Macedonian: fixed accent ?

pastet89

Senior Member
bulgarian
Hi,
is it true, that in the Macedonian language there is a rule for a fixed accent, and it is:
the most possible front syllable, but not frontier than the third syllable, counted backwords?
Examples:
жéна /2nd backwords/
демокрáциja /3rd backwords/
Now I have heard that rule, but it sounds strange to me if I add the article at the end of the second word, as then it should read:
демокрaцѝjaта /3rd backwords/

Any comments on that?
Thanks!
 
  • uugsxq

    New Member
    Serbo-Croatian
    is it true, that in the Macedonian language there is a rule for a fixed accent, and it is:
    the most possible front syllable, but not frontier than the third syllable, counted backwords?

    In isolation, yes; in trisyllabic and polysyllabic words, stress falls on the antepenultimate syllable, and in disyllabic words it falls on the penultimate syllable. However, this stress pattern applies at the phrase level: су́во 'dry' and гро́зје '(collective) grapes,' but суво́‿грозје '(collective) raisins.' The latter constitutes a phrasal unit. There are lexical exceptions to this stress pattern (mostly foreign words); e.g. биоло́г.
     

    pastet89

    Senior Member
    bulgarian
    So what would be the accent respectively on:

    девоjка
    девоjката

    I am quite sure I have heard девójка by native Macedonians, дéвojка sounds too Serbian for me?
     

    uugsxq

    New Member
    Serbo-Croatian
    де́воjка
    дево́jката

    I am quite sure I have heard девójка by native Macedonians, дéвojка sounds too Serbian for me?

    Dialects outside of the Western region have different stress patterns, so it's possible that you did indeed hear дево́jка.

    Edit: I can confirm that it's pronounced дево́jка in Kratovo and диво́jка in Gevgelija.
     
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    123xyz

    Senior Member
    Macedonian
    As a native speaker, I confirm what uugsxq has said about the Macedonian stress system, but I feel that I need to clarify some points about phrasal units: It's not ALL phrasal units that cause shifts in stress, but rather ones that are more than the sum of their parts, i.e. that are stored separately in the mental lexicon (exceptions being sequences of content words and clitics such as certain short pronoun forms and the negation particle - the rules governing these exceptions are complex so I won't dwell on them). The unit "суво грозје" is an example of this because it's doesn't just refer to any grapes in a dry state (e.g. grapes which were wet but which were dried off with a towel afterwards) - raisins are in fact considered a separate kind of food. To borrow from colloquial speech, raisins are a thing. However, "зрело грозје" (mature grapes) is nothing more than a sequence of an adjective and a noun, so the two bisyllabic words are stressed on their first syllables, as they would be in isolation.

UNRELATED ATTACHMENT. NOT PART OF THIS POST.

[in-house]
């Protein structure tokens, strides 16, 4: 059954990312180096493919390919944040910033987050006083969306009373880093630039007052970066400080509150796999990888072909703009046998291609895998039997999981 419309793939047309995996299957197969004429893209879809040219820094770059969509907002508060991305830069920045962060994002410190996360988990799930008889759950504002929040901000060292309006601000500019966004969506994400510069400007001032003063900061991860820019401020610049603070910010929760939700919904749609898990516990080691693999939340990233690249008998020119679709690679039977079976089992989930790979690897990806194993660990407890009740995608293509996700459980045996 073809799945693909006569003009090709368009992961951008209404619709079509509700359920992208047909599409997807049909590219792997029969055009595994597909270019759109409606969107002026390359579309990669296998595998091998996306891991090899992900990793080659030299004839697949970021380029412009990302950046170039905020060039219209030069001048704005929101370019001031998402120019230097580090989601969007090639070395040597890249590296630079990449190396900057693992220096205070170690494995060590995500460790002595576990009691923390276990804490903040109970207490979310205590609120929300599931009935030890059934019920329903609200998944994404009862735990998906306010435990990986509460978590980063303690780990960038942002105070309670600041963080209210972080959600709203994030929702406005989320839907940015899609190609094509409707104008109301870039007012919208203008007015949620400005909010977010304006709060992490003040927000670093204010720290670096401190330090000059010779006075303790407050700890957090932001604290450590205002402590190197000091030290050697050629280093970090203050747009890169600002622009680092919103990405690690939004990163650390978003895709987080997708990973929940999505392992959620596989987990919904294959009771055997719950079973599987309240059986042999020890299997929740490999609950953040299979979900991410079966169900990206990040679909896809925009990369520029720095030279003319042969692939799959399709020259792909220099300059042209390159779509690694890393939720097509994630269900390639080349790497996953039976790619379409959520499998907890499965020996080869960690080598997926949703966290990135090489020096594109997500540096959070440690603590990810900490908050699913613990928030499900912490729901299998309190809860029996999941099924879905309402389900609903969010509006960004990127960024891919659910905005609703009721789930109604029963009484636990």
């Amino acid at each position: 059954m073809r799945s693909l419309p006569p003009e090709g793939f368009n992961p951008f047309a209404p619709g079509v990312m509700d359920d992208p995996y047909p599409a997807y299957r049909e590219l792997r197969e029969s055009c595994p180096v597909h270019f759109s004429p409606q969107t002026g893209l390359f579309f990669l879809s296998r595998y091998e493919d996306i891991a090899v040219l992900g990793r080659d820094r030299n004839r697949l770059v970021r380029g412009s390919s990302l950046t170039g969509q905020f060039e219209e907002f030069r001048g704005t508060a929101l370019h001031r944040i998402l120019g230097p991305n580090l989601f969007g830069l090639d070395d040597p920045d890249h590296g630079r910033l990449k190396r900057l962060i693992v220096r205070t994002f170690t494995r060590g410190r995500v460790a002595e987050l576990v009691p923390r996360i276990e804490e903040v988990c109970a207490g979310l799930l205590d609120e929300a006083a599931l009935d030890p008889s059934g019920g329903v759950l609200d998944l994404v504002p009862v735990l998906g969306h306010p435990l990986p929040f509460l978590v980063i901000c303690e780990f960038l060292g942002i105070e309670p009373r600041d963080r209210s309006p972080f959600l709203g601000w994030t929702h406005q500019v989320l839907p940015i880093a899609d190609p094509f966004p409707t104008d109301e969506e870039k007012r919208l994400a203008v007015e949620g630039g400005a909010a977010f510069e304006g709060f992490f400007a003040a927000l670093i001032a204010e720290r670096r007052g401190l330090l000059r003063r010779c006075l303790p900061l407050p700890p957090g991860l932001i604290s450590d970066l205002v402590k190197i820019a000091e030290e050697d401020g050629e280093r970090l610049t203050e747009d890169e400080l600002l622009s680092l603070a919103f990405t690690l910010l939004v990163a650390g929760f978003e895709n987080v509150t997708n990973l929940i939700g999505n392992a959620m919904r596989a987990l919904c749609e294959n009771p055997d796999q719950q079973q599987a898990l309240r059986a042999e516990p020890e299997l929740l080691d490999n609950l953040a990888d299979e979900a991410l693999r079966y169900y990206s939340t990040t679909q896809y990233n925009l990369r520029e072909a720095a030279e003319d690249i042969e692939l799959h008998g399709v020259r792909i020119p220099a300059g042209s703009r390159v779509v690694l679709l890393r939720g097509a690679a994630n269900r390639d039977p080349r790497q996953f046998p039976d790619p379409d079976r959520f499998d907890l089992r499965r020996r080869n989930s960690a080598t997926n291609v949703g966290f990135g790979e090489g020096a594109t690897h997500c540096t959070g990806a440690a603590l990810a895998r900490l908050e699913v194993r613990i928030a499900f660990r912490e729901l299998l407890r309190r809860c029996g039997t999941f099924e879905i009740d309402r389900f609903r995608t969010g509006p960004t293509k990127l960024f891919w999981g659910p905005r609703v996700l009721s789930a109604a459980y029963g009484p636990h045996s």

Anyhow, I would like to point out that in the dialect of Skopje, we don't have prosodic units at all, such that we even pronounce "суво грозје" as a sequence of two bisyllabic words. Moreover, we judge the usage of prosodic units as overly formal or otherwise folksy. Nonetheless, prosodic units are definitely part of the standard language.

    As for "девојка", the standard stress is "ДЕвојка". The definite form is "деВОјката" (so, I'm confirming again what uugsxq says, not that there was a particular need, of course). In addition to being standard, these forms are the ones used in Skopje.

    As for "демокрација", the correct word is in fact "демократија", with a "т", and its definite form is indeed stressed as pastet89 has suggested (демоКРАтија > демокраТИјата). Even though this word is of Greek origin, it undergoes a shift in stress upon receiving a definite article.

    P.S. pastet89, you say that Macedonian has fixed stress, since it's almost always on the antipenultimate syllable, but I would rather call it dynamic, emphasizing its other aspect, namely it's tendency to move when affixes are introduced.
     
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